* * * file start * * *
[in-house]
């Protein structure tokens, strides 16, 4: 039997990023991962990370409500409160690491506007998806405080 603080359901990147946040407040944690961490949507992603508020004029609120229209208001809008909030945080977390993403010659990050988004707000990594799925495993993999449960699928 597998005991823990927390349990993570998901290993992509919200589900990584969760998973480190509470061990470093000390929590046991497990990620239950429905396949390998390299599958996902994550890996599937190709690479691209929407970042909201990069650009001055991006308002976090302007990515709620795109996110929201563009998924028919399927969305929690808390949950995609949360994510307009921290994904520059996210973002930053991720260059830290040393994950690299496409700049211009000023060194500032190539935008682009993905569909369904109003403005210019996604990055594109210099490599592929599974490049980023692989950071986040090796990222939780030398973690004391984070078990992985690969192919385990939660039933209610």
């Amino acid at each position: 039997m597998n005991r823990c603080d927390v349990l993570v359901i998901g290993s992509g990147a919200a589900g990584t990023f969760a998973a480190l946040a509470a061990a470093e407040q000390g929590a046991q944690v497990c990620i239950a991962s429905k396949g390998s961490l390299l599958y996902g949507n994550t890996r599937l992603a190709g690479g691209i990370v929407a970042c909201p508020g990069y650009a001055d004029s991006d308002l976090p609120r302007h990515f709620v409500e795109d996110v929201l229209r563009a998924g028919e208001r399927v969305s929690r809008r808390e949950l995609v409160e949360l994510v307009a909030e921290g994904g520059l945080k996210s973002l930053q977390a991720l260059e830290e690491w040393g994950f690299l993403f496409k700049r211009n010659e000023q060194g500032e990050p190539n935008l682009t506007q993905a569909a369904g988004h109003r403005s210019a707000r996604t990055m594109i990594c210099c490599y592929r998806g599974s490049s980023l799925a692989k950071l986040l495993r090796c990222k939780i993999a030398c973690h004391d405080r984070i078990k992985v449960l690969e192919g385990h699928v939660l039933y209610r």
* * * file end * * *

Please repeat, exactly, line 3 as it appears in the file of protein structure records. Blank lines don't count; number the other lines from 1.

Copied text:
């Amino acid at each position: 039997m597998n005991r823990c603080d927390v349990l993570v359901i998901g290993s992509g990147a919200a589900g990584t990023f969760a998973a480190l946040a509470a061990a470093e407040q000390g929590a046991q944690v497990c990620i239950a991962s429905k396949g390998s961490l390299l599958y996902g949507n994550t890996r599937l992603a190709g690479g691209i990370v929407a970042c909201p508020g990069y650009a001055d004029s991006d308002l976090p609120r302007h990515f709620v409500e795109d996110v929201l229209r563009a998924g028919e208001r399927v969305s929690r809008r808390e949950l995609v409160e949360l994510v307009a909030e921290g994904g520059l945080k996210s973002l930053q977390a991720l260059e830290e690491w040393g994950f690299l993403f496409k700049r211009n010659e000023q060194g500032e990050p190539n935008l682009t506007q993905a569909a369904g988004h109003r403005s210019a707000r996604t990055m594109i990594c210099c490599y592929r998806g599974s490049s980023l799925a692989k950071l986040l495993r090796c990222k939780i993999a030398c973690h004391d405080r984070i078990k992985v449960l690969e192919g385990h699928v939660l039933y209610r």